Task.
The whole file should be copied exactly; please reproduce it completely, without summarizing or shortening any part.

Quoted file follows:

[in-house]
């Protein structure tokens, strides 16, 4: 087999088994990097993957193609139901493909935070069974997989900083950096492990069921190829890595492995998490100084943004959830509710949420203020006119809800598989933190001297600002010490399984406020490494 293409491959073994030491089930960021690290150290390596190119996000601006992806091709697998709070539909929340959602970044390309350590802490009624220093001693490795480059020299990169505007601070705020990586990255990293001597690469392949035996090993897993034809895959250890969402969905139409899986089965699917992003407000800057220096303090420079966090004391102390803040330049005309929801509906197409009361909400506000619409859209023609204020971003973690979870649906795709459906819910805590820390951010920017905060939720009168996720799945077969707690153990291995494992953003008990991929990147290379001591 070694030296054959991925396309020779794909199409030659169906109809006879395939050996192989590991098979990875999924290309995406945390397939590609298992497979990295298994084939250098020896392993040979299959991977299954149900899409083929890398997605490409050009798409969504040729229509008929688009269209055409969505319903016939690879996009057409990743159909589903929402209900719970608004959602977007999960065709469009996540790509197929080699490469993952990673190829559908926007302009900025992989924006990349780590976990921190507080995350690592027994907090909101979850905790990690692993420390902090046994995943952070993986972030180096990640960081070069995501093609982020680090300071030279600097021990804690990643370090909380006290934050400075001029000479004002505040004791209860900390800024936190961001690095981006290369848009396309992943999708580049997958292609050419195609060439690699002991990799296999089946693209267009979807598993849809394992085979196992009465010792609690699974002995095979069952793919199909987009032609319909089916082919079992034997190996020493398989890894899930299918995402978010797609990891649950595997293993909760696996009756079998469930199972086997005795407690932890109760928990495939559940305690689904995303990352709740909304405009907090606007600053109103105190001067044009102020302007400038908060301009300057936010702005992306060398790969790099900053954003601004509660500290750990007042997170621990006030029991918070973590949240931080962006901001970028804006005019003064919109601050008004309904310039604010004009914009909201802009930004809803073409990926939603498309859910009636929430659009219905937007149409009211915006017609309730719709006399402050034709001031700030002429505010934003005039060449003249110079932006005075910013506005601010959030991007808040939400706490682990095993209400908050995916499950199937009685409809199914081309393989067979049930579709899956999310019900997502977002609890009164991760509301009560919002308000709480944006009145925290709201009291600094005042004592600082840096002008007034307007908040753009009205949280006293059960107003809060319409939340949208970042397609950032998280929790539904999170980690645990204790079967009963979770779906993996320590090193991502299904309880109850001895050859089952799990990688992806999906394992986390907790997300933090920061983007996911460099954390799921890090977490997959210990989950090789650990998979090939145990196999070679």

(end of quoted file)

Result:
[in-house]
């Protein structure tokens, strides 16, 4: 087999088994990097993957193609139901493909935070069974997989900083950096492990069921190829890595492995998490100084943004959830509710949420203020006119809800598989933190001297600002010490399984406020490494 293409491959073994030491089930960021690290150290390596190119996000601006992806091709697998709070539909929340959602970044390309350590802490009624220093001693490795480059020299990169505007601070705020990586990255990293001597690469392949035996090993897993034809895959250890969402969905139409899986089965699917992003407000800057220096303090420079966090004391102390803040330049005309929801509906197409009361909400506000619409859209023609204020971003973690979870649906795709459906819910805590820390951010920017905060939720009168996720799945077969707690153990291995494992953003008990991929990147290379001591 070694030296054959991925396309020779794909199409030659169906109809006879395939050996192989590991098979990875999924290309995406945390397939590609298992497979990295298994084939250098020896392993040979299959991977299954149900899409083929890398997605490409050009798409969504040729229509008929688009269209055409969505319903016939690879996009057409990743159909589903929402209900719970608004959602977007999960065709469009996540790509197929080699490469993952990673190829559908926007302009900025992989924006990349780590976990921190507080995350690592027994907090909101979850905790990690692993420390902090046994995943952070993986972030180096990640960081070069995501093609982020680090300071030279600097021990804690990643370090909380006290934050400075001029000479004002505040004791209860900390800024936190961001690095981006290369848009396309992943999708580049997958292609050419195609060439690699002991990799296999089946693209267009979807598993849809394992085979196992009465010792609690699974002995095979069952793919199909987009032609319909089916082919079992034997190996020493398989890894899930299918995402978010797609990891649950595997293993909760696996009756079998469930199972086997005795407690932890109760928990495939559940305690689904995303990352709740909304405009907090606007600053109103105190001067044009102020302007400038908060301009300057936010702005992306060398790969790099900053954003601004509660500290750990007042997170621990006030029991918070973590949240931080962006901001970028804006005019003064919109601050008004309904310039604010004009914009909201802009930004809803073409990926939603498309859910009636929430659009219905937007149409009211915006017609309730719709006399402050034709001031700030002429505010934003005039060449003249110079932006005075910013506005601010959030991007808040939400706490682990095993209400908050995916499950199937009685409809199914081309393989067979049930579709899956999310019900997502977002609890009164991760509301009560919002308000709480944006009145925290709201009291600094005042004592600082840096002008007034307007908040753009009205949280006293059960107003809060319409939340949208970042397609950032998280929790539904999170980690645990204790079967009963979770779906993996320590090193991502299904309880109850001895050859089952799990990688992806999906394992986390907790997300933090920061983007996911460099954390799921890090977490997959210990989950090789650990998979090939145990196999070679």